How do you stop a suicide bomber on his way to a target? Until recently, that wasn't an urgent question for scholars in the West. But it is now, and scientists, military strategists and security experts are scrambling, in different directions, to find an answer.
Last year, Darpa, the Pentagon's research arm, convened a panel of experts through the National Research Council to study methods to detect suicide bombers from a distance, before they strike. The panel's report presented some provocative ideas, including "detection by detonation." Under this plan, soldiers at a military checkpoint would fire radiation at each approaching car. If there were no explosives on board, the car would pass through the beam safely. But if the car carried suicide attackers, the radiation would cause their bombs to explode, killing everyone on board (and anyone unlucky enough to be nearby), but leaving the checkpoint unharmed. Another intriguing notion from the report: "distributed biological sensors" - bees, moths, butterflies or rats specially trained to pick up bomb vapors, buzzing or fluttering through a crowd, sniffing for fumes. (The rats, equipped with global-positioning-system chips, would work the sewers.)
Even if you manage to detect a suicide bomber, what do you do next? This question was taken up by Edward H. Kaplan, a professor of public health at Yale, in a paper he published in July, written with Moshe Kress of the Naval Postgraduate School in Monterey, Calif. Kaplan and Kress investigated the physics of a belt-bomb blast and reached some unexpected conclusions. It turns out that very few people are killed by the concussive force of a suicide explosion; the deadly weapon is in fact the shrapnel - the ball bearings, nails or pieces of metal that the attacker attaches to the outside of his bomb. The explosions, though, are usually not powerful enough to send these projectiles all the way through a human body, which means that if your view of a suicide bomber is entirely obscured by other people at the moment of detonation, you are much more likely to escape serious injury. Because of the geometry of crowds, Kaplan found, a belt bomb set off in a heavily populated room will actually yield fewer casualties than one set off in a more sparsely populated area; the unlucky few nearest to the bomb will absorb all of its force.
The authors used these calculations to question some assumptions about what authorities should do if they detect a bomber. The International Association of Chiefs of Police issued guidelines this year suggesting that police officers who find a bomber in a crowd should fire shots into the air to cause people near the bomber to scatter or hit the deck. But Kaplan's calculations demonstrate that in many cases, this would make things worse - as a packed crowd ran away from a bomber or dropped to the ground, the circle of potential victims around him would get wider and thus more populous, and more lives could be lost.
As Kaplan points out, these physics create an unusual moral dilemma. If you suddenly find yourself next to a suicide bomber about to set off his charge, there is what he calls "a huge conflict between what's best for you as an individual and what's best for the group." Soon after his paper was published, Kaplan came across one blogger who had read about his research and concluded that the heroic thing to do in that situation would be to approach the bomber and hug him or her, sacrificing yourself but saving the lives of many people behind you.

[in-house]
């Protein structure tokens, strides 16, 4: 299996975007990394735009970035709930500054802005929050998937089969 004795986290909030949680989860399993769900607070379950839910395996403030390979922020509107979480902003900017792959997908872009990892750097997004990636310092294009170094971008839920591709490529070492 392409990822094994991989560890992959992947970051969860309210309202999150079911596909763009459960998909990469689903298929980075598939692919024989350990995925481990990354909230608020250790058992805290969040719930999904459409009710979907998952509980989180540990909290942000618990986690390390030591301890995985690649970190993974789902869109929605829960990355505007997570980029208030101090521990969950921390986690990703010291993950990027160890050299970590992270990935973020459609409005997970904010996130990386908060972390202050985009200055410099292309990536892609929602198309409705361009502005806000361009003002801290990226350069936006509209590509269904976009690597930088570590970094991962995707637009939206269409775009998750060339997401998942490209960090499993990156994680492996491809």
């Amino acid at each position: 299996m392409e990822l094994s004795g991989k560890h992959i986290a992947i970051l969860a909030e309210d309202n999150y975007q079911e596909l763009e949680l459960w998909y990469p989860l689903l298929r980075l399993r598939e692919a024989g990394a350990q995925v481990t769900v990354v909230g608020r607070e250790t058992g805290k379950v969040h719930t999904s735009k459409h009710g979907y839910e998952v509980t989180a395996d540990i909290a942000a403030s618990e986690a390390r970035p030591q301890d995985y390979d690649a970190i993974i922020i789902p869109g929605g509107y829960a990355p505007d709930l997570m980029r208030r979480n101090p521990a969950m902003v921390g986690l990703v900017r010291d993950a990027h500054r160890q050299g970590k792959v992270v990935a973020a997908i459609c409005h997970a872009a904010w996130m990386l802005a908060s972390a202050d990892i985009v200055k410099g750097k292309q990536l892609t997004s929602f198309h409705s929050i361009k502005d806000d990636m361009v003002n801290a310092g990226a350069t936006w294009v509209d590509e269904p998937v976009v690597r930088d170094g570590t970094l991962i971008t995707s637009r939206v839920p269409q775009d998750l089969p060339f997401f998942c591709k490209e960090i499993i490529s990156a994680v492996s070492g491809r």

Not surprisingly, homeland security experts are still looking for other neutralization techniques, ones that don't involve hugging. And here there is another divide in the field. The association of police chiefs recommended this year that police on the scene simply shoot suspected bombers in the head - "specifically, at the tip of the nose when facing the bomber . . .or about one inch below the base of the skull from behind." The London officers who two weeks after the July bombings killed an innocent Brazilian man whom they suspected of being a suicide bomber were operating on similar instructions, a shoot-to-kill policy known as Operation Kratos.
There are other techniques to disarm a bomber, though, that don't involve guns. A company called International Security Defense Systems in Dallas offers antiterrorist advice to airlines and airports and employs several former high-ranking members of the Israeli security services. Chaim Koppel, one of I.S.D.S.'s trainers, explains that it is extremely difficult to shoot someone in the head perfectly, and adds that a shot to the head could in fact set off a suicide bomb. Koppel and his colleagues instead teach an array of moves based on Krav Maga, the self-defense martial art used by Israeli soldiers, that would disarm but not kill a potential bomber. If you're behind a bomber, according to Koppel, the best thing to do is grab him around the shins, lift up and push forward. The bomber will instinctively use his hands to block his fall. Once his hands are away from the trigger of his bomb, you grab them. If you are facing a bomber head-on, you use a different move, one that basically amounts to punching the bomber in the face and grabbing his hands. Violent, but certainly not deadly. And if you get the wrong person, as the London police did, you don't have a corpse on your hands. Instead, as Koppel's colleague Clive Miskin puts it, "you brush his coat off and say you're sorry.